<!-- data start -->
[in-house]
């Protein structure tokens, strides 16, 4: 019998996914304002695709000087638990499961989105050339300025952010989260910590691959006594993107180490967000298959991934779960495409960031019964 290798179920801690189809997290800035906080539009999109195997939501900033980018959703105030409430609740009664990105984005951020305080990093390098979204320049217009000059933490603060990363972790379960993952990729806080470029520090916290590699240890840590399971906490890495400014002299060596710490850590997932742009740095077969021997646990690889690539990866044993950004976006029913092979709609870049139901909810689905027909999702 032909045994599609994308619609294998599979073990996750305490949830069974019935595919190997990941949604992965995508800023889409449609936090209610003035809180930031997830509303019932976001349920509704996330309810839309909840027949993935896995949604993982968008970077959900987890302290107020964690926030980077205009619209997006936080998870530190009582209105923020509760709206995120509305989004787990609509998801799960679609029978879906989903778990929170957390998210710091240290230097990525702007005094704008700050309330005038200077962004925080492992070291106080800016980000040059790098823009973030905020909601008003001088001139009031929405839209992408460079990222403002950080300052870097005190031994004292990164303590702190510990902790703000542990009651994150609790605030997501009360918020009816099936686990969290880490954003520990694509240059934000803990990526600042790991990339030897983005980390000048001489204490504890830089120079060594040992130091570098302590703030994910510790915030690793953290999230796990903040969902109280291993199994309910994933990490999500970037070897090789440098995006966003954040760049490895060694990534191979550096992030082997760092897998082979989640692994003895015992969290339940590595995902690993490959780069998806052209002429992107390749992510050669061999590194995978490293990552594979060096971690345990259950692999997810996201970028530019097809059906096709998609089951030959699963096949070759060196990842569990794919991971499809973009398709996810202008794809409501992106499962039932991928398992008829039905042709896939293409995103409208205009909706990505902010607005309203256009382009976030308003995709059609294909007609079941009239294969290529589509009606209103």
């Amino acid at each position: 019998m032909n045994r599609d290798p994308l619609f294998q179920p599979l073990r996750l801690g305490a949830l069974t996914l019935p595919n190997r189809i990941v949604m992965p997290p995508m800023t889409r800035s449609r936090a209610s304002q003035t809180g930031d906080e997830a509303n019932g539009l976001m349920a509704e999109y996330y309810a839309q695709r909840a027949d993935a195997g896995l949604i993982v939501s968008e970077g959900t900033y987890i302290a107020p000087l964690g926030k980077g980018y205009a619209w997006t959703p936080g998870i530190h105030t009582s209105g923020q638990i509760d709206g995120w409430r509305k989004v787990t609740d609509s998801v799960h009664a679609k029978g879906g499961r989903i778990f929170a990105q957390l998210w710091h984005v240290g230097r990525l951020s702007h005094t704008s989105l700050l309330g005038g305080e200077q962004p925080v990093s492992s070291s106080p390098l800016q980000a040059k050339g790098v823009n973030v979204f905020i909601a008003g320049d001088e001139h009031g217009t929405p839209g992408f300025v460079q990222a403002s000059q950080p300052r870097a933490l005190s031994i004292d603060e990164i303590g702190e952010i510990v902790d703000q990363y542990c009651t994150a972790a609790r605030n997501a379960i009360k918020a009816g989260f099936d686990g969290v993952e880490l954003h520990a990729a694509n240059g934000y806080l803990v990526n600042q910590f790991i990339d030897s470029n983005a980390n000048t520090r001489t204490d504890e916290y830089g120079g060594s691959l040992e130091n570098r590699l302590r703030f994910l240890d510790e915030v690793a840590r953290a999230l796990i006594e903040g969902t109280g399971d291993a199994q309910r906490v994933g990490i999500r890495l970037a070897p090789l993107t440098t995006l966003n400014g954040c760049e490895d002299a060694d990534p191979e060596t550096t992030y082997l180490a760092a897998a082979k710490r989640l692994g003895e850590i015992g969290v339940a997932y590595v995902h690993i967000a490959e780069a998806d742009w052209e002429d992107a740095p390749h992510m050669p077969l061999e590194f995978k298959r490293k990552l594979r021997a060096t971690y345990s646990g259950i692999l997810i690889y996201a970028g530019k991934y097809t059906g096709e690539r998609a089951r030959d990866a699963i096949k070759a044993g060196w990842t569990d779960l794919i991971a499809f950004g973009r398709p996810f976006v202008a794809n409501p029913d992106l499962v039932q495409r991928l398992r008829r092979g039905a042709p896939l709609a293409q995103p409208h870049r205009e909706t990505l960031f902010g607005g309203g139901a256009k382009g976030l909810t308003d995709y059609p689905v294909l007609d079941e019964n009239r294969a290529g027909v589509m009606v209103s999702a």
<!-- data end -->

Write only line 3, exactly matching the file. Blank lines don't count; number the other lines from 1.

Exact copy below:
């Amino acid at each position: 019998m032909n045994r599609d290798p994308l619609f294998q179920p599979l073990r996750l801690g305490a949830l069974t996914l019935p595919n190997r189809i990941v949604m992965p997290p995508m800023t889409r800035s449609r936090a209610s304002q003035t809180g930031d906080e997830a509303n019932g539009l976001m349920a509704e999109y996330y309810a839309q695709r909840a027949d993935a195997g896995l949604i993982v939501s968008e970077g959900t900033y987890i302290a107020p000087l964690g926030k980077g980018y205009a619209w997006t959703p936080g998870i530190h105030t009582s209105g923020q638990i509760d709206g995120w409430r509305k989004v787990t609740d609509s998801v799960h009664a679609k029978g879906g499961r989903i778990f929170a990105q957390l998210w710091h984005v240290g230097r990525l951020s702007h005094t704008s989105l700050l309330g005038g305080e200077q962004p925080v990093s492992s070291s106080p390098l800016q980000a040059k050339g790098v823009n973030v979204f905020i909601a008003g320049d001088e001139h009031g217009t929405p839209g992408f300025v460079q990222a403002s000059q950080p300052r870097a933490l005190s031994i004292d603060e990164i303590g702190e952010i510990v902790d703000q990363y542990c009651t994150a972790a609790r605030n997501a379960i009360k918020a009816g989260f099936d686990g969290v993952e880490l954003h520990a990729a694509n240059g934000y806080l803990v990526n600042q910590f790991i990339d030897s470029n983005a980390n000048t520090r001489t204490d504890e916290y830089g120079g060594s691959l040992e130091n570098r590699l302590r703030f994910l240890d510790e915030v690793a840590r953290a999230l796990i006594e903040g969902t109280g399971d291993a199994q309910r906490v994933g990490i999500r890495l970037a070897p090789l993107t440098t995006l966003n400014g954040c760049e490895d002299a060694d990534p191979e060596t550096t992030y082997l180490a760092a897998a082979k710490r989640l692994g003895e850590i015992g969290v339940a997932y590595v995902h690993i967000a490959e780069a998806d742009w052209e002429d992107a740095p390749h992510m050669p077969l061999e590194f995978k298959r490293k990552l594979r021997a060096t971690y345990s646990g259950i692999l997810i690889y996201a970028g530019k991934y097809t059906g096709e690539r998609a089951r030959d990866a699963i096949k070759a044993g060196w990842t569990d779960l794919i991971a499809f950004g973009r398709p996810f976006v202008a794809n409501p029913d992106l499962v039932q495409r991928l398992r008829r092979g039905a042709p896939l709609a293409q995103p409208h870049r205009e909706t990505l960031f902010g607005g309203g139901a256009k382009g976030l909810t308003d995709y059609p689905v294909l007609d079941e019964n009239r294969a290529g027909v589509m009606v209103s999702a």